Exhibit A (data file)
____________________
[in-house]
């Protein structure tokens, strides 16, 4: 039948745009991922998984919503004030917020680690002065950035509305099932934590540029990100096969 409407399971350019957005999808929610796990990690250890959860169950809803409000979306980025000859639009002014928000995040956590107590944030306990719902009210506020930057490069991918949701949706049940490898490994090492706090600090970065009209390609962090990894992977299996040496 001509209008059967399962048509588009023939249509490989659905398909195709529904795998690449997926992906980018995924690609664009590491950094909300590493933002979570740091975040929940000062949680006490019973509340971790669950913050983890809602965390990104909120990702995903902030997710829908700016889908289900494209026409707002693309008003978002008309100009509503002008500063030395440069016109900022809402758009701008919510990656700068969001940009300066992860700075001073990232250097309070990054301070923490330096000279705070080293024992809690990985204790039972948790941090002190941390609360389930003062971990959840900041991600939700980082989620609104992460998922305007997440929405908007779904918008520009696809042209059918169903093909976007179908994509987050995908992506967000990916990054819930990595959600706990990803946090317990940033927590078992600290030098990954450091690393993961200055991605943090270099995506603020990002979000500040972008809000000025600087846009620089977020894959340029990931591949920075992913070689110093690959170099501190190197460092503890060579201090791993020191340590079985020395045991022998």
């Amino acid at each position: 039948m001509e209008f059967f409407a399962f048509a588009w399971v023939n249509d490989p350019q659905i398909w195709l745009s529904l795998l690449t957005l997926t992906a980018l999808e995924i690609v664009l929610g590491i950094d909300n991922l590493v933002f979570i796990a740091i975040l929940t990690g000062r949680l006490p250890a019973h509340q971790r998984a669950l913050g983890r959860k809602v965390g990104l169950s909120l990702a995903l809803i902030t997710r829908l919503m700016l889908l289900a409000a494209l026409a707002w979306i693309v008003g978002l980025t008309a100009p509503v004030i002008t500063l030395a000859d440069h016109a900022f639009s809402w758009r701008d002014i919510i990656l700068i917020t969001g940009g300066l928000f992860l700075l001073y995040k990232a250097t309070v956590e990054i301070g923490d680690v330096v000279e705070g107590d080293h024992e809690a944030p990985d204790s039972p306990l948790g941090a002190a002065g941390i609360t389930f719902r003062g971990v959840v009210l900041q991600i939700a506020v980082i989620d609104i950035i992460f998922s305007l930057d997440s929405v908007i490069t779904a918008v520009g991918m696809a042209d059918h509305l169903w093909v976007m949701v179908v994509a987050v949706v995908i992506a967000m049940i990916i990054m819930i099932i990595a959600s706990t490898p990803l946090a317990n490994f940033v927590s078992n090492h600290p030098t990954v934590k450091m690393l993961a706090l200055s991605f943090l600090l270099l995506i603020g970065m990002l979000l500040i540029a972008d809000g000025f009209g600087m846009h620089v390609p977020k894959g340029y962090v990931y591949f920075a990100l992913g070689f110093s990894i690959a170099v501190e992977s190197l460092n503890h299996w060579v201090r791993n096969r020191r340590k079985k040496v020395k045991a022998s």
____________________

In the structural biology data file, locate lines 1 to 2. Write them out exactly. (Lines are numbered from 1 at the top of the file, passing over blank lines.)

[in-house]
């Protein structure tokens, strides 16, 4: 039948745009991922998984919503004030917020680690002065950035509305099932934590540029990100096969 409407399971350019957005999808929610796990990690250890959860169950809803409000979306980025000859639009002014928000995040956590107590944030306990719902009210506020930057490069991918949701949706049940490898490994090492706090600090970065009209390609962090990894992977299996040496 001509209008059967399962048509588009023939249509490989659905398909195709529904795998690449997926992906980018995924690609664009590491950094909300590493933002979570740091975040929940000062949680006490019973509340971790669950913050983890809602965390990104909120990702995903902030997710829908700016889908289900494209026409707002693309008003978002008309100009509503002008500063030395440069016109900022809402758009701008919510990656700068969001940009300066992860700075001073990232250097309070990054301070923490330096000279705070080293024992809690990985204790039972948790941090002190941390609360389930003062971990959840900041991600939700980082989620609104992460998922305007997440929405908007779904918008520009696809042209059918169903093909976007179908994509987050995908992506967000990916990054819930990595959600706990990803946090317990940033927590078992600290030098990954450091690393993961200055991605943090270099995506603020990002979000500040972008809000000025600087846009620089977020894959340029990931591949920075992913070689110093690959170099501190190197460092503890060579201090791993020191340590079985020395045991022998």